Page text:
In a mere nineteen months, from May 1940 to December 1941, the leaders of the world's six major powers made a series of related decisions that decided the course and outcome of World War II, cost the lives of millions, and profoundly shaped the course of human destiny from that point forward. How were these decisions made? What were the options facing these leaders as they saw them? What intelligence, right and wrong, did they have? What was the impact of personality, what that of larger forces? In a brilliant work with haunting contemporary relevance, Ian Kershaw tells the connected stories of these ten fateful decisions from the shifting perspectives of the protagonists, and in so doing rescues them from the sense of inevitability that now envelops them and restores to them a feeling of vivid drama and contingency-the feeling that things could have turned out very differently indeed. Each chapter follows the process of arriving at one decision, from the viewpoint of the leader who made it:
Decision 1: May 1940. The British War Cabinet, driven by Churchill, agrees to fight on after the German blitzkrieg defeat of France, despite loud calls for negotiated settlement.
Decision 2: Hitler decides to attack the Soviet Union.
Decision 3: Japan decides to seize the "Golden Opportunity" and turn south, going after the colonial empires of the countries that have fallen to Hitler.
Decision 4: Mussolini decides to join the war on Hitler's side to grab a share of the spoils.
Decision 5: Roosevelt decides to lend a helping hand to England.
Decision 6: Stalin decides he knows best and ignores all the clear signals that Germany is going to invade.
Decision 7: Roosevelt decides to wage undeclared war.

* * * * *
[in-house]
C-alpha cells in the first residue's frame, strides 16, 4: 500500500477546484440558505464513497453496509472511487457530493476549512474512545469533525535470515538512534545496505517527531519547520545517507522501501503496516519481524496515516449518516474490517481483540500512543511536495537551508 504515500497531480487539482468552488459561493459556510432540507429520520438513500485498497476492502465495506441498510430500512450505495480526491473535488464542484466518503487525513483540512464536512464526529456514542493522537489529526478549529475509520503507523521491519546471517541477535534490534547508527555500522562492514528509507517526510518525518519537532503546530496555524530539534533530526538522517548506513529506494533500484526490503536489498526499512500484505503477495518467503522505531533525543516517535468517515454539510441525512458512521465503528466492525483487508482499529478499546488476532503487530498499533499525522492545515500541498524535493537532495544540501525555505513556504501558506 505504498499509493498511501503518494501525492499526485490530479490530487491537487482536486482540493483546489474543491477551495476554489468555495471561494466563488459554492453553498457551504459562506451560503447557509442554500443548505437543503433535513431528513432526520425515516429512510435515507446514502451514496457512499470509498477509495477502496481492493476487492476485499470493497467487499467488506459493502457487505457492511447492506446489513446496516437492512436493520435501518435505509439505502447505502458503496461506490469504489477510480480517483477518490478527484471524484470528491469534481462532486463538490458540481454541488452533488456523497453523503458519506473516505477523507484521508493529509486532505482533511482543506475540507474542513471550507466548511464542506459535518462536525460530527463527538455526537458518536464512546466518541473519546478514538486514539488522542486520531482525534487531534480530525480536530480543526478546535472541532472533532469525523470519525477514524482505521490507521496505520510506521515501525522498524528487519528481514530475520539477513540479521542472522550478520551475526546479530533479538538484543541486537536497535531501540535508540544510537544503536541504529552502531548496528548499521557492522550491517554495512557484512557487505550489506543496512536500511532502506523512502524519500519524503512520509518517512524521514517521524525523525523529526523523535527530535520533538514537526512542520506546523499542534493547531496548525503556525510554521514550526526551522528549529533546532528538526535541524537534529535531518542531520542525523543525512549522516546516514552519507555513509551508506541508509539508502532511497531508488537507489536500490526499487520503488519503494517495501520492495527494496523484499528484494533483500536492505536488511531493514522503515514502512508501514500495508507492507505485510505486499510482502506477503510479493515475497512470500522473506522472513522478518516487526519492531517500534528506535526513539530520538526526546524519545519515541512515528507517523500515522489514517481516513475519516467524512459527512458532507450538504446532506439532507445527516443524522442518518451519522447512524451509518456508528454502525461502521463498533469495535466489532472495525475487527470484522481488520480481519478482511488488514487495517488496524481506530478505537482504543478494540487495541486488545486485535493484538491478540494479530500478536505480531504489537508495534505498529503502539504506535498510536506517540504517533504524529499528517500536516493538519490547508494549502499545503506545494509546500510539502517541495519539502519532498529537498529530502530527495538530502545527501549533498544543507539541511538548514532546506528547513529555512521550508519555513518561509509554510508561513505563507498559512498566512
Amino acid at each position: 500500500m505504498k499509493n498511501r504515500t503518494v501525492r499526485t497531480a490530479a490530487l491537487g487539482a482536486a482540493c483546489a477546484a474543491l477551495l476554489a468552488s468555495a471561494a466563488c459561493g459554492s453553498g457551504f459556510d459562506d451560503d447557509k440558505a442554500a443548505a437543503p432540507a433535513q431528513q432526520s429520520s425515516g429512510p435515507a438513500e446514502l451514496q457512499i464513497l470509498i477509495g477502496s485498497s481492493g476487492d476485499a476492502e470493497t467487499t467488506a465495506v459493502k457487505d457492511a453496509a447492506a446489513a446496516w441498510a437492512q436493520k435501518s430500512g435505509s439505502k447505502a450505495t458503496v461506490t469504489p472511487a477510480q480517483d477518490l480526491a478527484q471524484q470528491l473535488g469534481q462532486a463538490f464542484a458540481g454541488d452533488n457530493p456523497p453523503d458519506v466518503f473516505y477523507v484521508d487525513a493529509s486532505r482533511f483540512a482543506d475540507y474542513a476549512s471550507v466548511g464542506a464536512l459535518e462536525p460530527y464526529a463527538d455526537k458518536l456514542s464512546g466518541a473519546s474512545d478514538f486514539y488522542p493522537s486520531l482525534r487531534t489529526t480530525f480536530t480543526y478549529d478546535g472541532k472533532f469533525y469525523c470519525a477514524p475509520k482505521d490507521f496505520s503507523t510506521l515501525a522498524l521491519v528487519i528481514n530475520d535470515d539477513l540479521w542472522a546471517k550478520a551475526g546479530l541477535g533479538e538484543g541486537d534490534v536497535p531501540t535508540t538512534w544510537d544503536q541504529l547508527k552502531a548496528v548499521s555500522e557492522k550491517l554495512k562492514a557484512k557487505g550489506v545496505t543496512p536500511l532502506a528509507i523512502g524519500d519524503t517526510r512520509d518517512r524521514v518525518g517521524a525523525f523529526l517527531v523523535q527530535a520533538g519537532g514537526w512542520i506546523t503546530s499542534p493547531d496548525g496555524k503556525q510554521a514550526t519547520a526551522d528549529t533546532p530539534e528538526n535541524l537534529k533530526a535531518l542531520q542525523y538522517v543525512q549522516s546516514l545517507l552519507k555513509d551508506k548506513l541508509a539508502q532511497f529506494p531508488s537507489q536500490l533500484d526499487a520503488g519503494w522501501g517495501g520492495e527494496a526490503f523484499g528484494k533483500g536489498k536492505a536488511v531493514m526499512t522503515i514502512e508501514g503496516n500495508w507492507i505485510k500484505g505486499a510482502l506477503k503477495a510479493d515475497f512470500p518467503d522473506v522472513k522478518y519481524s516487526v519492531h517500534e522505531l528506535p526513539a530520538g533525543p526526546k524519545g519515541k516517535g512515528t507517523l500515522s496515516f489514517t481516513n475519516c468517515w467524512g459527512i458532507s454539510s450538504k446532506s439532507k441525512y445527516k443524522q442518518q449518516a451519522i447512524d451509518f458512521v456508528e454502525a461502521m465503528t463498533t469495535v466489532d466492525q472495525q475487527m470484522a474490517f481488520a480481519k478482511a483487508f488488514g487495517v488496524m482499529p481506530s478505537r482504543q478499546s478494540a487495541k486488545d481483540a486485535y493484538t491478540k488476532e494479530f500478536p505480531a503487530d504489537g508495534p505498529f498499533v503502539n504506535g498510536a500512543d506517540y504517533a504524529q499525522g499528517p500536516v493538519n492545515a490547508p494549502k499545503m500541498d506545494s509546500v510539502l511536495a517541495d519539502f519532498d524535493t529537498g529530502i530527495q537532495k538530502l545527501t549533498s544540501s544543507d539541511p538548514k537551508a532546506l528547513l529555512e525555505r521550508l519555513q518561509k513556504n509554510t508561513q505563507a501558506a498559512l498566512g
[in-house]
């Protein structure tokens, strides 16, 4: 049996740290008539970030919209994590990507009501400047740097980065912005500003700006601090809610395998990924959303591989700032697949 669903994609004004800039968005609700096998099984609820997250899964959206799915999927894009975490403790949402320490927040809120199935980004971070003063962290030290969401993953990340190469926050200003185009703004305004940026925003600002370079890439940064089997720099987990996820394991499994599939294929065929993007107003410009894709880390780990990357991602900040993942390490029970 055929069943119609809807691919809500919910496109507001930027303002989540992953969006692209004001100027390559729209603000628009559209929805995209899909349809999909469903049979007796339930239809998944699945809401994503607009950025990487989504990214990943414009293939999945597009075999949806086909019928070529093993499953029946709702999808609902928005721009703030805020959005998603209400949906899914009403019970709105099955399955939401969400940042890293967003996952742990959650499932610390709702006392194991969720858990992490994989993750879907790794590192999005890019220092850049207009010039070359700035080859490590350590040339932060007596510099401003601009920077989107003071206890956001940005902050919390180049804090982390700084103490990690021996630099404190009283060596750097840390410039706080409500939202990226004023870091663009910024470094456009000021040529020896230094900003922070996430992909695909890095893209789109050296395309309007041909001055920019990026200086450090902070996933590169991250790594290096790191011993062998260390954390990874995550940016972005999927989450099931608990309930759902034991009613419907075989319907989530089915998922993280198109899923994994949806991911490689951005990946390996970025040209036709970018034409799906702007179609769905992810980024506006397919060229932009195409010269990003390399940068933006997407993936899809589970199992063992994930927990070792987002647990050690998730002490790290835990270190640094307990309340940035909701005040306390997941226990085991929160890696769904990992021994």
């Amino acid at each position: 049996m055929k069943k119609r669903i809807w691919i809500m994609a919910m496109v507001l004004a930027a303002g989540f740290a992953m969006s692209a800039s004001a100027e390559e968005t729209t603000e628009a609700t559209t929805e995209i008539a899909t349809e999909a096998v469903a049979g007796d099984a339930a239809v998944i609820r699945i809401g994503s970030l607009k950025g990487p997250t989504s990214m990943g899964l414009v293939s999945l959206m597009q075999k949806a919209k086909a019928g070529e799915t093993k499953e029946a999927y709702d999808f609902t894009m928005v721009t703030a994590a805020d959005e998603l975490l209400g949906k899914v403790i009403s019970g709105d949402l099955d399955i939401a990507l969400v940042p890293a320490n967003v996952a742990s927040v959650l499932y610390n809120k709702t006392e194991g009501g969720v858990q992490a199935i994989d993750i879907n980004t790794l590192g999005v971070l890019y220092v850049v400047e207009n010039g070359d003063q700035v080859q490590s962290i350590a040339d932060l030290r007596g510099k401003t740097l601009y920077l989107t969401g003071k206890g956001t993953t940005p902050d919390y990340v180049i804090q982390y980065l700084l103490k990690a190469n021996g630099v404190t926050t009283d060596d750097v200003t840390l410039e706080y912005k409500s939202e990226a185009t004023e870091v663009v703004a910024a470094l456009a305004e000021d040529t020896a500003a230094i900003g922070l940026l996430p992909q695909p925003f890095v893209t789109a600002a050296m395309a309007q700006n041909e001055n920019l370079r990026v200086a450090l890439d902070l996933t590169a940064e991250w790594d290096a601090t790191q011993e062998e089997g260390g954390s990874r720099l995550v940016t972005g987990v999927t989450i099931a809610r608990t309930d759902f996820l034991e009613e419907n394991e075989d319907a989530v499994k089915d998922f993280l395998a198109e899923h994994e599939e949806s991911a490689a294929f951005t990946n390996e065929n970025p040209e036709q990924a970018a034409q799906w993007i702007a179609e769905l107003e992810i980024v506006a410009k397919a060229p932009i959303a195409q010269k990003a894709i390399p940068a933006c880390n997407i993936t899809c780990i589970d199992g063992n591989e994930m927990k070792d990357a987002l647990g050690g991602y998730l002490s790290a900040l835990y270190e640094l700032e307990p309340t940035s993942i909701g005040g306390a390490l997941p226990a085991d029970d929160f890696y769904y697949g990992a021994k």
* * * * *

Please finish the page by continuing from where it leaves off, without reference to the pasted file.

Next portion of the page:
Decision 8: Japan decides to go to war against the United States.
Decision 9: Hitler decides to declare war on the USA.
Decision 10: Hitler decides to kill the Jews.
Decision relates to subsequent decision, though never simply or necessarily as expected. The clash of personalities, the various weaknesses of the different political systems, the challenge of intelligence, the misdiagnosis of risk and possibility: all play their part. And after nineteen months, though much remained to be decided, the world's fate had been profoundly altered by these ten choices.
Tracing the thought processes behind crucial turning points in WWII's most crucial 19 months, Kershaw, the author of a major biography of Hitler and professor of modern history at the University of Sheffield, reminds us that nothing in that titanic struggle was predetermined. Events might have run a very different course had Great Britain decided to negotiate peace with Hitler in June 1940, or if Japan had attacked the Soviet Union from the east as Germany invaded from the west in June 1941. Kershaw shows that Germany's war on two fronts and Japan's bombing of Pearl Harbor, though ultimately disastrous for those countries, were the results of chains of reasoning based on political and military goals, however despicable. Though the author makes deep, intelligent use of archival materials, he provides little new information. Rather, his analysis focuses on the structure of decision making and its consequences. Kershaw depicts Germany, Italy and the Soviet Union as severely hampered by one man giving the orders, getting input only from subordinates too fearful to say anything he didn't want to hear. The slower democratic process enabled many voices to be heard and better informed judgments to be made by Churchill and Roosevelt. This subtext adds a note of hope to a text depicting one of humanity's darkest periods. (June)
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May 31, 2007
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